Middle school students, who take world language courses, will be able to get high school credit beginning next year, under a new measure approved by the Harford County Board of Education Monday night.

Barbara Canavan, Harford County Public Schools' executive director of middle school performance and the board's unanimous appointee as interim superintendent of the school system, was among the three-person panel who presented the recommendation to the board during its business meeting Monday in Bel Air.

The panel included William Lawrence, associate superintendent for curriculum, instruction and assessment, and Kimberly Banks, supervisor of the Office of World Languages and ESOL (English as a Second Language).

Lawrence said it was "one of Ms. Canavan's last performances on this side of the dais."

School officials had spent a nearly a year working with a World Language Task Force on the proposal, he said.

The school board had approved a recommendation several years ago to allow middle school students to take high school algebra and geometry for elective credit, he said.

The recommendation of Superintendent Robert Tomback – Canavan will take office July 1 – calls for giving students elective high school credit for languages as well, rather than course credit. The languages would include French, German and Spanish.

He said that will allow students to increase the number of years they have to study a foreign language.

Banks said several middle schools around the county offer foreign language, but they are not offered countywide.

"Regardless of how many schools we end up with and regardless of how many students it impacts, we feel, the superintendent feels and the task force felt that it is important to encourage students to take foreign language in middle school," Lawrence said.

Tomback noted Harford County's proximity to facilities such as Aberdeen Proving Ground and the National Security Agency in the Washington, D.C., region, and the "enormous opportunities" that would be open to students who have proficiency in another language.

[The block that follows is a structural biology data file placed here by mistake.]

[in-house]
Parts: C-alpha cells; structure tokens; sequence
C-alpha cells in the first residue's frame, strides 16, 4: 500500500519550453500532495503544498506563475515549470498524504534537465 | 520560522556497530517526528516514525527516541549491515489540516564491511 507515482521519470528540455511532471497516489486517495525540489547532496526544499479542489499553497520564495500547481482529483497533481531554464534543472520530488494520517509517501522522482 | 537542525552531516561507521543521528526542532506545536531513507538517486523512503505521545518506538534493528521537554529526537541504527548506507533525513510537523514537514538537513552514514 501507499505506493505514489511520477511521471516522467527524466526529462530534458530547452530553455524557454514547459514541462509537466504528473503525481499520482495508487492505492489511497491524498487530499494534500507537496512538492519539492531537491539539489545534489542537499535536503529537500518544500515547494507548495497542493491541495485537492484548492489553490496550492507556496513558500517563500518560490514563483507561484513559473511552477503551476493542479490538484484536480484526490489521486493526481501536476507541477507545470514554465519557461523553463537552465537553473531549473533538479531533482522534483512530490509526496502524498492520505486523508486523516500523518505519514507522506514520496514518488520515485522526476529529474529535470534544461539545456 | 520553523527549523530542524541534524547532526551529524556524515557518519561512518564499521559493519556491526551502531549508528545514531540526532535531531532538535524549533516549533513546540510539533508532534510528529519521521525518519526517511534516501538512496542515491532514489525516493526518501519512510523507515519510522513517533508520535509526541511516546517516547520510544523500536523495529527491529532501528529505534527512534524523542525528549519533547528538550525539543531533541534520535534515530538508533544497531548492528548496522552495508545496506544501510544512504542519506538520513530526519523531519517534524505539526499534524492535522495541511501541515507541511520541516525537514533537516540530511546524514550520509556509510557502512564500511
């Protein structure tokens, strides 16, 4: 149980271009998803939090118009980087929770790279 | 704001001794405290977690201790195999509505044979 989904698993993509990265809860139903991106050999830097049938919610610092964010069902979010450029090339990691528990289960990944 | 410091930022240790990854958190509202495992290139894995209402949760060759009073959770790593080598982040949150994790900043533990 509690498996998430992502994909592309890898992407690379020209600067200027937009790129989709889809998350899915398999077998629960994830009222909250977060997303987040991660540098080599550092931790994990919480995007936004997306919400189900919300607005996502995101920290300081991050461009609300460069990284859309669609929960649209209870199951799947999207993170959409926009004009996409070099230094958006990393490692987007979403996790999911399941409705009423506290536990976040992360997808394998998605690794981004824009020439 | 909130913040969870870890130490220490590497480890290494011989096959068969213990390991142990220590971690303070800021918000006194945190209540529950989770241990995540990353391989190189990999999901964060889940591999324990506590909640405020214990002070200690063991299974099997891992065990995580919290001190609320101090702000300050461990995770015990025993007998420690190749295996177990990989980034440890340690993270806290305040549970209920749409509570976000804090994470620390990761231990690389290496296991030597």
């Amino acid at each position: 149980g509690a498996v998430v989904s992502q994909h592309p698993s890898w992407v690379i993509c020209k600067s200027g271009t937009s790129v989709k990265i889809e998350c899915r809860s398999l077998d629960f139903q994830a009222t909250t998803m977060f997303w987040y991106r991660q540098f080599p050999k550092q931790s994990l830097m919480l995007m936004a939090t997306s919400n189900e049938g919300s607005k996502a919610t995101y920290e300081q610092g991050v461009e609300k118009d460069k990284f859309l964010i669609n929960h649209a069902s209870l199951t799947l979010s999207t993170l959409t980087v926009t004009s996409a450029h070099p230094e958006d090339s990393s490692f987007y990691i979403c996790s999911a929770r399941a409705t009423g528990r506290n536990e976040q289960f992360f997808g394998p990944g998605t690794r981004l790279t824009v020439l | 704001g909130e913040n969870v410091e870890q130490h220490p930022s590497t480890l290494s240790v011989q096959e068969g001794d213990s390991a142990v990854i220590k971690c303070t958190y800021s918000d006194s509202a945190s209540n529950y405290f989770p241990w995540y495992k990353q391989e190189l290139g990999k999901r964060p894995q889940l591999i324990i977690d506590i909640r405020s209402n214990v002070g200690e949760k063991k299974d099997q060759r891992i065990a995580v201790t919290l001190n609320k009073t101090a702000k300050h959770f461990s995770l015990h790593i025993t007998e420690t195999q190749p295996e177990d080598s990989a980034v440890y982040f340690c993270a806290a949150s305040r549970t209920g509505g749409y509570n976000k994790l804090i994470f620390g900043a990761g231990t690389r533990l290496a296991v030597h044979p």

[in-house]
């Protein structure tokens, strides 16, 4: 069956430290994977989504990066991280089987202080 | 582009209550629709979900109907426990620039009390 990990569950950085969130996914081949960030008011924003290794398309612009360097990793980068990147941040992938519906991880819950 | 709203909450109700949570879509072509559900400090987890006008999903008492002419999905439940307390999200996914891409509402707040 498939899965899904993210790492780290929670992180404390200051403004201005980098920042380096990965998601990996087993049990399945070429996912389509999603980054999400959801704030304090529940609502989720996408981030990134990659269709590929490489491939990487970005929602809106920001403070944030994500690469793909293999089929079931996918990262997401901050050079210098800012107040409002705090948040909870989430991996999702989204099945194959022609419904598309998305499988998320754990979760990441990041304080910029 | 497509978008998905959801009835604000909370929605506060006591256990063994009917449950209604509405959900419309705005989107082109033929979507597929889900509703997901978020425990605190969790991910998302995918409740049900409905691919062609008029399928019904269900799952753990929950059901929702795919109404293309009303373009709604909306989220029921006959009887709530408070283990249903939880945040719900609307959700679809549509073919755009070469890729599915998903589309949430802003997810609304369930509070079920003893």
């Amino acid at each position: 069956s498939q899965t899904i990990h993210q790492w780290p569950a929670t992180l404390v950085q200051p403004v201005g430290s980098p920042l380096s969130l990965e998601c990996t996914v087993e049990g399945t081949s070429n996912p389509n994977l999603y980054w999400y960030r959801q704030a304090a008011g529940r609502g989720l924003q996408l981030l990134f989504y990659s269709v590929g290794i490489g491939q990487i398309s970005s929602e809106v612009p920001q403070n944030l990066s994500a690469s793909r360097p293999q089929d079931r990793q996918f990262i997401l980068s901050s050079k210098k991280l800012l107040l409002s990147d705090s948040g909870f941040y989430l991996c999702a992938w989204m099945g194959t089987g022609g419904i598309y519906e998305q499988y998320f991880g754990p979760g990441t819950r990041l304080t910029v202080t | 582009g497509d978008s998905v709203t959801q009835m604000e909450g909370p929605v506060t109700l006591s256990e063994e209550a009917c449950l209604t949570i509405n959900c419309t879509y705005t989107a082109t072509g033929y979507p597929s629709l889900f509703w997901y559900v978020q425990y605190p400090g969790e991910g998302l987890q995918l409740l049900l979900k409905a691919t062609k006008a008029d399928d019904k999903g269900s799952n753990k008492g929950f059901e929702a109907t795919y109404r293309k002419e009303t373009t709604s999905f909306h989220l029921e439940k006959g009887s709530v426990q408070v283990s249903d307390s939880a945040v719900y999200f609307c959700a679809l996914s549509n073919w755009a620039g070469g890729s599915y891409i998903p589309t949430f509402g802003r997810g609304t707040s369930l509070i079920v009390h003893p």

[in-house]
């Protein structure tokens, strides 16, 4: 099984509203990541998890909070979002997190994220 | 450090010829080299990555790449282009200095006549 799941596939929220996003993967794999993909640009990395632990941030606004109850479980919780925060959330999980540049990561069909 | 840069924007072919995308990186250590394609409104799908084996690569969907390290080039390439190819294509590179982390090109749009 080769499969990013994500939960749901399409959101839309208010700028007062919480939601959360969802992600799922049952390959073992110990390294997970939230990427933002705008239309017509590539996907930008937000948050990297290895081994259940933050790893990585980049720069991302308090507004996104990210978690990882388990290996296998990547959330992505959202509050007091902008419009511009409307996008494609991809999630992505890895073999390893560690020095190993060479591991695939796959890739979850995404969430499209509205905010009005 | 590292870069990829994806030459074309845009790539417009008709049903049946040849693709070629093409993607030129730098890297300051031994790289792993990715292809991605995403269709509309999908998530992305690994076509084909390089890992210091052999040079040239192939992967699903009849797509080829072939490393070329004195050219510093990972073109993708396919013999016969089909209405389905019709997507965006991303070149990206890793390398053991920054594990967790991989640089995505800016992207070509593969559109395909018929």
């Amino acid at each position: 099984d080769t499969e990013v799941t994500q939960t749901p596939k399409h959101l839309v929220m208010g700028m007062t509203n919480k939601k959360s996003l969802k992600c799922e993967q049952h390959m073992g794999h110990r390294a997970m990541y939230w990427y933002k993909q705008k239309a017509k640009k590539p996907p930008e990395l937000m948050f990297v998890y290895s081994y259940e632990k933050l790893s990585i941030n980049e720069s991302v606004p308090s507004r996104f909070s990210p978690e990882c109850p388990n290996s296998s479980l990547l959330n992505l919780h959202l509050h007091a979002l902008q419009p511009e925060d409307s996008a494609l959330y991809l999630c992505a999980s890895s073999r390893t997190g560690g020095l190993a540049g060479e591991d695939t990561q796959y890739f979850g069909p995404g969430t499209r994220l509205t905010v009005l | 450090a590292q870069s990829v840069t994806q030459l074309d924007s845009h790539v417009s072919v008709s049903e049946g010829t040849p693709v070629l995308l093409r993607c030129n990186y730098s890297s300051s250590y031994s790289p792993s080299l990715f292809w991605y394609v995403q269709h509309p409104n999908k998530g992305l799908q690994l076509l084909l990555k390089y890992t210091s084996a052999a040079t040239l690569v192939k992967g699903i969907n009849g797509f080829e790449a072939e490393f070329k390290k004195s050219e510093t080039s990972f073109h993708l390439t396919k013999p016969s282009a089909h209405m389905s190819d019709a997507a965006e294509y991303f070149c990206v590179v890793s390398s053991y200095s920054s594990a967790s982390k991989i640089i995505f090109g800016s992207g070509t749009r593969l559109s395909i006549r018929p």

He said encouraging more middle school students to pursue high school-level foreign languages at the entry level could encourage them to take higher-level courses, including Advanced Placement, in high school.

Tomback said the rationale behind the math and language policy changes, as well as encouraging students to increase the number and rigor of their science classes was "to allow more students greater opportunity to go further in every aspect of their education."

Board member Robert Frisch proposed an amendment to allow the middle school students to receive "course-specific credit" to satisfy the school system's high school graduation requirement for world languages.

He and board President Rick Grambo argued allowing course credit would give students and parents greater choice regarding language education – Frisch said an eighth grader willing to take on the same course work as a ninth grader should have the opportunity to do so.

"I don't see that there's any harm in awarding the high school credit," Frisch said.

The amendment failed on a 5-4 vote. Several board members felt it would create inequity among students, and would be inconsistent with similar school system policies in other subjects, such as math.

"My concern is, we need to be consistent in whichever approach we decide to adopt," board member Cassandra Beverly said.

Frisch defended his amendment.

"As far as this being inequitable, that's our fault," he said. "The fact that we don't have language in all of our middle schools, that's on us."